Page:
driftersAn Imaginative Response to Bruce Dawe’s Poem Drifters by Taneisha


So, it was time.

Deep down, she had already known. Before the words had even left his mouth, she had known. Before her sister let out an excited whoop of delight, she had known. Before her mother turned sympathetic eyes in her direction, she had known.

For days, there had been that expectant feeling; the hushed uneasiness, the sense of impending doom. For days it had followed her, surrounded and engulfed her. She knew what it meant; she had felt it many times before. Every time they moved, in fact.

Knowing it was coming still did not prepare her for the reality. With a groan of disbelief, she turned angry, accusing eyes at her father. “Please Dad, I don’t want to leave!”

But her pleas were ignored, just as they always were. He didn’t even notice. No one noticed. They were far too busy celebrating his decision. Even the damn dog was excited! 

She turned and ran, ignoring her mother’s calls, as if running away could halt the inevitable. She ran, without thought or direction, through the back gate, and through the lines of vines to the creek beyond. She ran until she could no longer hear her family, putting them well behind her. Finally, reaching the creek, she could run no longer, and fell into a tearful, sobbing heap on its bank and let sorrow engulf her.

She had no idea how long she lay there, but eventually, when she could no longer cry, she sat up, wiped the remaining tears from her cheeks and with a few muffled sniffs, contemplated her future. Why did it always have to be this way? Why, as soon as she began to fit in, to find her way at school and form friendships, did her father decide it was time to move on? She liked it here. She liked the town, the people. She even liked the school. After weeks of being alone she had formed new friendships and the future looked bright with possibility.

Now it was all being ripped away from her. Again! They were leaving. Again! She would be the loner. Again! She was sick of being the new kid, sick of feeling like a leper who spent her lunchtimes alone and vulnerable, and object of gossip and snickers. She had spent her lifetime dealing with loneliness. She didn’t want that anymore.

Absently, she watched the ebb and flow of the creek, as its clear, bubbly water moved swiftly over the pebbled bed. At least the water had a purpose in its movement. Her father did not. They don’t have to leave. They could stay here. There was year round work available to him. They could set down roots; have a real home, a real life. Yet, he chose to go, and whatever he decided, the rest of the family agreed to. He was a drifter. He could not stay in one place for too long. Her mother had told her that long ago, as if it was a reason for their nomadic life. As if it excused his selfish behaviour. As if it made everything alright; but it wasn’t alright. She was sick of moving, of another new town, another new school and another new house that could never become a home. Her mother felt the same. You could see it in her eyes, in the way she held herself. She was weary and defeated, but she would always go along with her father’s demands, because he controlled their lives.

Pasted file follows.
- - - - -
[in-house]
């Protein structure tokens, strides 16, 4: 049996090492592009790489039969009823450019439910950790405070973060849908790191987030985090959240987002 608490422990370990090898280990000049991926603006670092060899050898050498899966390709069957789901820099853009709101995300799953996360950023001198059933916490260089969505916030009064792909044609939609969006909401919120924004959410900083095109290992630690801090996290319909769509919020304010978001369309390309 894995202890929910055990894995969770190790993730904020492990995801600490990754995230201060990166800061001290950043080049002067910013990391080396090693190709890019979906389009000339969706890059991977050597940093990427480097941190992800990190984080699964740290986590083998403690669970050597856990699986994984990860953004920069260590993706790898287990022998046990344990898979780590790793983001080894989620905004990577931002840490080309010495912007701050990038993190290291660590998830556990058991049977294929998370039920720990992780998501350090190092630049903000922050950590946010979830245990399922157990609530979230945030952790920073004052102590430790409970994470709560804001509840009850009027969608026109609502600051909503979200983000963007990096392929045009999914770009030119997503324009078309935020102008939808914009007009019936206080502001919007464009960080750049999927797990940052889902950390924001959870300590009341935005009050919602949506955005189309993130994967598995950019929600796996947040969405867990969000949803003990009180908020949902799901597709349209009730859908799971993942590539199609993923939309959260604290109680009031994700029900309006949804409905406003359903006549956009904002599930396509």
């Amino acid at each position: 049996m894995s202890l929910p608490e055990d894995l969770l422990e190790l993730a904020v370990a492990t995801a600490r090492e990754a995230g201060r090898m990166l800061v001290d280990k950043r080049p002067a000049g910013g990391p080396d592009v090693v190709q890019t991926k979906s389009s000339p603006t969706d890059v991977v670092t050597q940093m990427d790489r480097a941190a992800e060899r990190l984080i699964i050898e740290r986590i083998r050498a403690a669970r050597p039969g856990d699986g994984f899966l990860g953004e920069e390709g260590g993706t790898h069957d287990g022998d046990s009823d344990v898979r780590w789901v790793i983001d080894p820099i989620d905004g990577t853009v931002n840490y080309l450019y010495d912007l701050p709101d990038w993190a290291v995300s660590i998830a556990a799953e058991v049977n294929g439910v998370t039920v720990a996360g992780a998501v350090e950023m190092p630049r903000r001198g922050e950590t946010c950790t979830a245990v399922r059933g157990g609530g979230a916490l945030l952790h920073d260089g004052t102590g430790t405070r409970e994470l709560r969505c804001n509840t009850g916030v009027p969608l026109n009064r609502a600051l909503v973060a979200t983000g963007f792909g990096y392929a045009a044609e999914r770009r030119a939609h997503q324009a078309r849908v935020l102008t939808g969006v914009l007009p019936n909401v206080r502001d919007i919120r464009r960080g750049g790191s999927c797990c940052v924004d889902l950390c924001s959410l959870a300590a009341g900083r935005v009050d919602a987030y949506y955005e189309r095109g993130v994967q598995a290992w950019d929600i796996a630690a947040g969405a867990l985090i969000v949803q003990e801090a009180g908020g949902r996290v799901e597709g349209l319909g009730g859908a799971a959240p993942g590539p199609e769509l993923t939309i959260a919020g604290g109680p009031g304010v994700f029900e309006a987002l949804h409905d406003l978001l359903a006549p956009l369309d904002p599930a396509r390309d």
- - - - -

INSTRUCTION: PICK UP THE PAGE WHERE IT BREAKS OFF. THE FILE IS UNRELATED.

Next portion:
She wondered, as she had many times before but more frequent of late, what it would be like to have a real home, with lifelong friends and a permanent place in life that you could truly call your own. She wanted all of these things. To be invited to parties, date boys, have a best friend. She wanted to be important in peoples’ lives, people other than her family, but constantly moving made all of these things impossible.

There was an option. Her mother had given it to her a while back, when she realised the struggle her daughter was having coping with constant change; she could go and live with her grandparents. Slowly she stood, and began retracing her steps as the first sighs of twilight began to descend. By living with her grandparents, she could achieve stability, attend the same school, make lasting friendships and find the feelings of permanency that had always evaded her. She would be able to carve out a new existence, and find comfort in stability. All she had to do was say that that was what she wanted, and it would be organised.

Could she do it? Could she take that step? Could she leave a mother she loved and depended on, who comforted her in times of need and made her feel better when she was sick of upset? Leave a sister who she may resent but loves regardless, who could make her laugh and cry, and kept her safe and secure?

They were no longer outside when she reached the house. She knew where they would be. In the kitchen, waiting for dinner at a table set for four.

She was right. They were all there, waiting, watching. They all looked at her when she entered, their eyes questioning, their bodies tensely waiting. Even the damn dog.

Okay,” she said, her voice overly loud in the hushed stillness. “I s’pose it’s time to start packing. Which way are we headed this time, Dad?”

For a moment, her words were greeted with numb silence as their minds comprehended the meaning.

Then, all at once, as if guided by the same invisible hand, they jumped up and hugged her, leading her toward her place at the table. With a smile, she joined their cheerful chatter. Wherever they went, they went together. They belonged together. She would make new friends. They were her family – even the damn dog!


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